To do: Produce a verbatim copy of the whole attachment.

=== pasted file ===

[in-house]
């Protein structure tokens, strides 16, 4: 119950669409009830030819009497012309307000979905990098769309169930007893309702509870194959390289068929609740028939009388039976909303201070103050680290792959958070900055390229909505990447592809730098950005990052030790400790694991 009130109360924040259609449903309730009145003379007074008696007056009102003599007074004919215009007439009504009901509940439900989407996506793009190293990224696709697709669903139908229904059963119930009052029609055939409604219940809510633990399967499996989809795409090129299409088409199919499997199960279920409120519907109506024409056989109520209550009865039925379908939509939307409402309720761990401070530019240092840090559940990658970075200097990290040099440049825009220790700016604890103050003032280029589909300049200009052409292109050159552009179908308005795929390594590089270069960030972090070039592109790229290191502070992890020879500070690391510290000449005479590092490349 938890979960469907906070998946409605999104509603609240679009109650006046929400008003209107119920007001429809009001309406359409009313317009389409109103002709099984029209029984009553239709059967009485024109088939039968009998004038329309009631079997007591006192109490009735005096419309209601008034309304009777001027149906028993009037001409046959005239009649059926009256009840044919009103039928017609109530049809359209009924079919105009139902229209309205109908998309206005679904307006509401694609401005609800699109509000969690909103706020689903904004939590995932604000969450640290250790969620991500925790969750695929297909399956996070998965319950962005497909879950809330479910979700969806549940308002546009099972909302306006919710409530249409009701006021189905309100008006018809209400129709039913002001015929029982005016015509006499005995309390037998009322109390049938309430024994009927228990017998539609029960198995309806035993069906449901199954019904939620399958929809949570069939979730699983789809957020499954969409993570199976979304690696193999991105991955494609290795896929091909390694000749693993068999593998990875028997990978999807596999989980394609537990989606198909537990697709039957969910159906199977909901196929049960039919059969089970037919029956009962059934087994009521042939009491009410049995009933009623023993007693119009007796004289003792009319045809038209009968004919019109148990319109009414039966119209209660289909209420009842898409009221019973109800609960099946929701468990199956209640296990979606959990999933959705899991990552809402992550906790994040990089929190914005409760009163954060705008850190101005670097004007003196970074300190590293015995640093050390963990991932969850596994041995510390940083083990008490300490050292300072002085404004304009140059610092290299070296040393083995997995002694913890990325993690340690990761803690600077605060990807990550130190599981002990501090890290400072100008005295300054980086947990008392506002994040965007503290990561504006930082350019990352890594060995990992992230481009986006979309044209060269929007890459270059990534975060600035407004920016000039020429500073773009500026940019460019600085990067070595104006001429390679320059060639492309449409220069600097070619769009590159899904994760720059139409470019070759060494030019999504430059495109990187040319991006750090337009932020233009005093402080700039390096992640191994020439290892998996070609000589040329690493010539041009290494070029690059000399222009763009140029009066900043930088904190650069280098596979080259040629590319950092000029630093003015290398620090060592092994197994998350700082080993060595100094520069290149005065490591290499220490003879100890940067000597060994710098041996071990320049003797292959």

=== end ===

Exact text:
[in-house]
């Protein structure tokens, strides 16, 4: 119950669409009830030819009497012309307000979905990098769309169930007893309702509870194959390289068929609740028939009388039976909303201070103050680290792959958070900055390229909505990447592809730098950005990052030790400790694991 009130109360924040259609449903309730009145003379007074008696007056009102003599007074004919215009007439009504009901509940439900989407996506793009190293990224696709697709669903139908229904059963119930009052029609055939409604219940809510633990399967499996989809795409090129299409088409199919499997199960279920409120519907109506024409056989109520209550009865039925379908939509939307409402309720761990401070530019240092840090559940990658970075200097990290040099440049825009220790700016604890103050003032280029589909300049200009052409292109050159552009179908308005795929390594590089270069960030972090070039592109790229290191502070992890020879500070690391510290000449005479590092490349 938890979960469907906070998946409605999104509603609240679009109650006046929400008003209107119920007001429809009001309406359409009313317009389409109103002709099984029209029984009553239709059967009485024109088939039968009998004038329309009631079997007591006192109490009735005096419309209601008034309304009777001027149906028993009037001409046959005239009649059926009256009840044919009103039928017609109530049809359209009924079919105009139902229209309205109908998309206005679904307006509401694609401005609800699109509000969690909103706020689903904004939590995932604000969450640290250790969620991500925790969750695929297909399956996070998965319950962005497909879950809330479910979700969806549940308002546009099972909302306006919710409530249409009701006021189905309100008006018809209400129709039913002001015929029982005016015509006499005995309390037998009322109390049938309430024994009927228990017998539609029960198995309806035993069906449901199954019904939620399958929809949570069939979730699983789809957020499954969409993570199976979304690696193999991105991955494609290795896929091909390694000749693993068999593998990875028997990978999807596999989980394609537990989606198909537990697709039957969910159906199977909901196929049960039919059969089970037919029956009962059934087994009521042939009491009410049995009933009623023993007693119009007796004289003792009319045809038209009968004919019109148990319109009414039966119209209660289909209420009842898409009221019973109800609960099946929701468990199956209640296990979606959990999933959705899991990552809402992550906790994040990089929190914005409760009163954060705008850190101005670097004007003196970074300190590293015995640093050390963990991932969850596994041995510390940083083990008490300490050292300072002085404004304009140059610092290299070296040393083995997995002694913890990325993690340690990761803690600077605060990807990550130190599981002990501090890290400072100008005295300054980086947990008392506002994040965007503290990561504006930082350019990352890594060995990992992230481009986006979309044209060269929007890459270059990534975060600035407004920016000039020429500073773009500026940019460019600085990067070595104006001429390679320059060639492309449409220069600097070619769009590159899904994760720059139409470019070759060494030019999504430059495109990187040319991006750090337009932020233009005093402080700039390096992640191994020439290892998996070609000589040329690493010539041009290494070029690059000399222009763009140029009066900043930088904190650069280098596979080259040629590319950092000029630093003015290398620090060592092994197994998350700082080993060595100094520069290149005065490591290499220490003879100890940067000597060994710098041996071990320049003797292959």